Academic journal article The Behavior Analyst Today

Mode Deactivation Therapy (MDT): Case Conceptualization

Academic journal article The Behavior Analyst Today

Mode Deactivation Therapy (MDT): Case Conceptualization

Article excerpt

The theoretical constructs of Mode Deactivation Therapy (MDT) are based on the Mode Model (Beck, 1996), suggesting that people team from unconscious experiential components and cognitive structural processing components. Therefore, to change behavior of individuals there must be a restructuring of the experiential components and a corresponding cognitive reformation of the structural components. MDT is an empirically based methodology that systematically assesses and restructures dysfunctional compound core beliefs. By restructuring these beliefs, MDT addresses underlying perceptions that may be applicable to setting in motion the mode related charge of aberrant schemas, that enable the behavior integration of Dialectic Behavioral Therapy (DBT) principles (Linehan, 1993) of treating of sex offending or aggressive behavior (Kohlenberg & Tsai, 1993). The Mode Deactivation framework also utilizes the case conceptualization methodology and emphasizes a team approach in working with clients; particularly those with reactive emotional dysregulation, which includes parasuicidal acts and aggression. The case conceptualization is systematically designed to provide functionally based treatment to complex emotional, thought, and behavior disorders. The following article demonstrates this comprehensive process and delineates the procedures used to develop the case within the mode deactivation theoretical perspective.

INTRODUCTION

The concepts of mode deactivation therapy (MDT) are derived from Beck (1996) and Alford & Beck (1997) and their conceptualizations of the expansion of cognitive behavioral therapy into more global constructs known as modes. The application of MDT from theory to practice included the adaptation of Linehan's (1993) application of dialectical behavioral therapy (DBT). The similarities of MDT and DBT are obvious. MDT treats the personality beliefs and behaviors with Linehan's notion of finding the grain of truth and validating the client's beliefs rather than challenging the cognitive distortions.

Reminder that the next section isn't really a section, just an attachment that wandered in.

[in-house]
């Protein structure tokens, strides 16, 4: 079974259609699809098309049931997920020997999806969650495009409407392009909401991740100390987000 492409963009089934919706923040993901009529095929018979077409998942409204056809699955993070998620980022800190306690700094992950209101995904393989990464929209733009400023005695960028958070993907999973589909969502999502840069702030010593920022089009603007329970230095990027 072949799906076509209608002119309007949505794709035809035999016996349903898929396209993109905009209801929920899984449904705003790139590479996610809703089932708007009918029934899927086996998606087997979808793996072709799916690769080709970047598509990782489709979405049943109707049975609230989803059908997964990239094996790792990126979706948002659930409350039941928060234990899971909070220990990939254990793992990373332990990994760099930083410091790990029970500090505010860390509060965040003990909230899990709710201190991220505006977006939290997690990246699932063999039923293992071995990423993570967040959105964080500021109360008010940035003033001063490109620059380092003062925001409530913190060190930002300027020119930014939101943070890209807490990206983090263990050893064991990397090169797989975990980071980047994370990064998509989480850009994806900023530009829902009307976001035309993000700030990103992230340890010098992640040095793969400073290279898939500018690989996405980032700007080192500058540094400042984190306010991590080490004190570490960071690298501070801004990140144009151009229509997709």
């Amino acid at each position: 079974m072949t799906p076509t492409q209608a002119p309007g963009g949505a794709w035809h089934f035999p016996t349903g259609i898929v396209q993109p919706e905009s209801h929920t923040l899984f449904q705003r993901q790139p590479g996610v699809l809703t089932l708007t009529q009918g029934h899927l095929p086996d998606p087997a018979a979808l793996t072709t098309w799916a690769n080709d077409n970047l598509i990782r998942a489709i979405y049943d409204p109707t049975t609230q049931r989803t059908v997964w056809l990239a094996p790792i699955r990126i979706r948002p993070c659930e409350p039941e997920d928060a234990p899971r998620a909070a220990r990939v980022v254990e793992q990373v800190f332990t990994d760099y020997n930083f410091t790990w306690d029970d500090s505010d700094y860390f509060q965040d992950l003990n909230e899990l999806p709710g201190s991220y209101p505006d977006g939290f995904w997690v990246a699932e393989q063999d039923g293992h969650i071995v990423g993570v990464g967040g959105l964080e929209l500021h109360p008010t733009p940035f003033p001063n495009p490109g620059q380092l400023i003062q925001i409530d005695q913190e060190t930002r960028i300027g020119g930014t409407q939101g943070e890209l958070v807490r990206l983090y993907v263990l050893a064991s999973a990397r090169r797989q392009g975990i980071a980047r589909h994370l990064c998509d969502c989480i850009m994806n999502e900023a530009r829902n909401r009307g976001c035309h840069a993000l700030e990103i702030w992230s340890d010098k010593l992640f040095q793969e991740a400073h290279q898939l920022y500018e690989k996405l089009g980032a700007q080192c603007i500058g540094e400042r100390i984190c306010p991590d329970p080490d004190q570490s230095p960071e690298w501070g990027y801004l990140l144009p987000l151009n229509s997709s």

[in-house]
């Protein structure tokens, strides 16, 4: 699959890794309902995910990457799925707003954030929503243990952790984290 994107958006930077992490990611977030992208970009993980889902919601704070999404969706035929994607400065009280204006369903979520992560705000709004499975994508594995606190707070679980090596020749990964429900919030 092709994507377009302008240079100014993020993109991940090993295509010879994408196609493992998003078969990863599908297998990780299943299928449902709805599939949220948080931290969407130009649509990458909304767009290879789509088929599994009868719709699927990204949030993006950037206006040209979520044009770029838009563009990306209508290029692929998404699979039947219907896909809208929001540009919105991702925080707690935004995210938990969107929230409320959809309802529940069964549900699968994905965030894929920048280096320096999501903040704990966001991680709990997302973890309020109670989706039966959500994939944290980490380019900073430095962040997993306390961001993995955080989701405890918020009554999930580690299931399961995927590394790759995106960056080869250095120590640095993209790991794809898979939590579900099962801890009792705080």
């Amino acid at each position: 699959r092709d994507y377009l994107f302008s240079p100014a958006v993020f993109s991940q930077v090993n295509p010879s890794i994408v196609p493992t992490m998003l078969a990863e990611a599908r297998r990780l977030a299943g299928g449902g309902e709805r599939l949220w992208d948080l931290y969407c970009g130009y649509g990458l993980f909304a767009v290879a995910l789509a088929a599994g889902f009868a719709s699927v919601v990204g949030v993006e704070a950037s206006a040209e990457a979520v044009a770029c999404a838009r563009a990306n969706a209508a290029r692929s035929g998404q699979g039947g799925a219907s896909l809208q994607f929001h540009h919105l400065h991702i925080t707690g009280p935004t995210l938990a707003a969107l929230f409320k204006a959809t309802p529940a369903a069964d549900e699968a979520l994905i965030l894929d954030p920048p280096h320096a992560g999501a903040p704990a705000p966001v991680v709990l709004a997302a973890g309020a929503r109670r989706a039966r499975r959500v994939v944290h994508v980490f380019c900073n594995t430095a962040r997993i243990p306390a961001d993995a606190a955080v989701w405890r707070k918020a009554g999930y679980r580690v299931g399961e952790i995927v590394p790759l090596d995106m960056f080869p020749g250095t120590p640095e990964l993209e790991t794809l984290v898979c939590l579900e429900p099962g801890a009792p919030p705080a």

Underlying the MDT methodology is the Problem Solving Case Conceptualization. Problem solving case conceptualization is a combination of Beck's (1996) case conceptualization and Nezu, Nezu, Friedman, Haynes (1998) problem-solving model, with several new assessments and methodologies recently developed. The goal is to provide a blueprint to treatment within the case conceptualization.

The Case Conceptualization helps the clinician examine underlying fears of the resident. These fears serve the function of developing avoidance behaviors in the youngster. These behaviors usually appear as a variety of problem behaviors in the milieu. Developing personality disorders often surrounds underlying posttraumatic stress disorder (PTSD) issues. The Case Conceptualization method has an assessment for the underlying compound core beliefs that are generated by the developing personality disorders. Thus far, preliminary results suggest that our typology of youngsters have a conglomerate of personality disorder compound core beliefs. This conglomerate of beliefs, is the crux of why youngsters fail in treatment. One cannot treat specific disorders, such as sex offending and aggression, without gathering these conglomerate beliefs. It is also apparent that these beliefs are not cluster specific. That is to say that the Conglomerate of Beliefs and Behaviors contains beliefs from each cluster that integrate with each other. Because of this complex integration of beliefs, it makes treatment for this typology of youngster more complicated. The conglomerate of compound core beliefs represents protection for the individual from their abuse issues, which may present as treatment interfering behaviors. The attempt to use the usual didactic approaches to treatment, without addressing these beliefs amounts to treatment interfering behavior on the part of the Psychologist, or treating professional, is not an empirically supported and counter-initiated. …

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